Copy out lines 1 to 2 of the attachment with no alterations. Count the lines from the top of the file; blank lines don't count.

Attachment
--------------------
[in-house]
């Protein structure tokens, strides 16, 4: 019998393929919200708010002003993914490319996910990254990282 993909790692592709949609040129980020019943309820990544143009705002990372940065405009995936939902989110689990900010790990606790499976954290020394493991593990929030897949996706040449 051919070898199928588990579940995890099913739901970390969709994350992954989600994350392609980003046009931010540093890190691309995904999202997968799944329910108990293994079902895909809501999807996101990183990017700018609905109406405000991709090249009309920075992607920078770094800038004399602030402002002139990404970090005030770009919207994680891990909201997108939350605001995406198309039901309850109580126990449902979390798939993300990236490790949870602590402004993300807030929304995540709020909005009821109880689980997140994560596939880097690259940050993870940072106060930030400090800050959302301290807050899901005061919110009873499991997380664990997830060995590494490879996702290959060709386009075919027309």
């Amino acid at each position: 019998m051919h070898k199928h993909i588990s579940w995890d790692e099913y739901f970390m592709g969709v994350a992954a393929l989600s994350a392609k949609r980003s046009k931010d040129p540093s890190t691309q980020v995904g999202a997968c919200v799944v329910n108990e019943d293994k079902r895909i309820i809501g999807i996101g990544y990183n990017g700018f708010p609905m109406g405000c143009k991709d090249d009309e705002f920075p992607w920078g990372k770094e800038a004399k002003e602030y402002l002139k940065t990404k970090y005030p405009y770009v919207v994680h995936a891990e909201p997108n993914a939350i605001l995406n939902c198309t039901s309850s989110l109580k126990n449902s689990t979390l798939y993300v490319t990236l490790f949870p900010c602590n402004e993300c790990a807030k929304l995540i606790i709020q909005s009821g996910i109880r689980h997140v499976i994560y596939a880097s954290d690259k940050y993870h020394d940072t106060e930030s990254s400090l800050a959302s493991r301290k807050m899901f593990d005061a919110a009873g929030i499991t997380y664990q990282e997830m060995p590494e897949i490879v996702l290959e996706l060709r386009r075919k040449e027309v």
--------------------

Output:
[in-house]
């Protein structure tokens, strides 16, 4: 019998393929919200708010002003993914490319996910990254990282 993909790692592709949609040129980020019943309820990544143009705002990372940065405009995936939902989110689990900010790990606790499976954290020394493991593990929030897949996706040449 051919070898199928588990579940995890099913739901970390969709994350992954989600994350392609980003046009931010540093890190691309995904999202997968799944329910108990293994079902895909809501999807996101990183990017700018609905109406405000991709090249009309920075992607920078770094800038004399602030402002002139990404970090005030770009919207994680891990909201997108939350605001995406198309039901309850109580126990449902979390798939993300990236490790949870602590402004993300807030929304995540709020909005009821109880689980997140994560596939880097690259940050993870940072106060930030400090800050959302301290807050899901005061919110009873499991997380664990997830060995590494490879996702290959060709386009075919027309």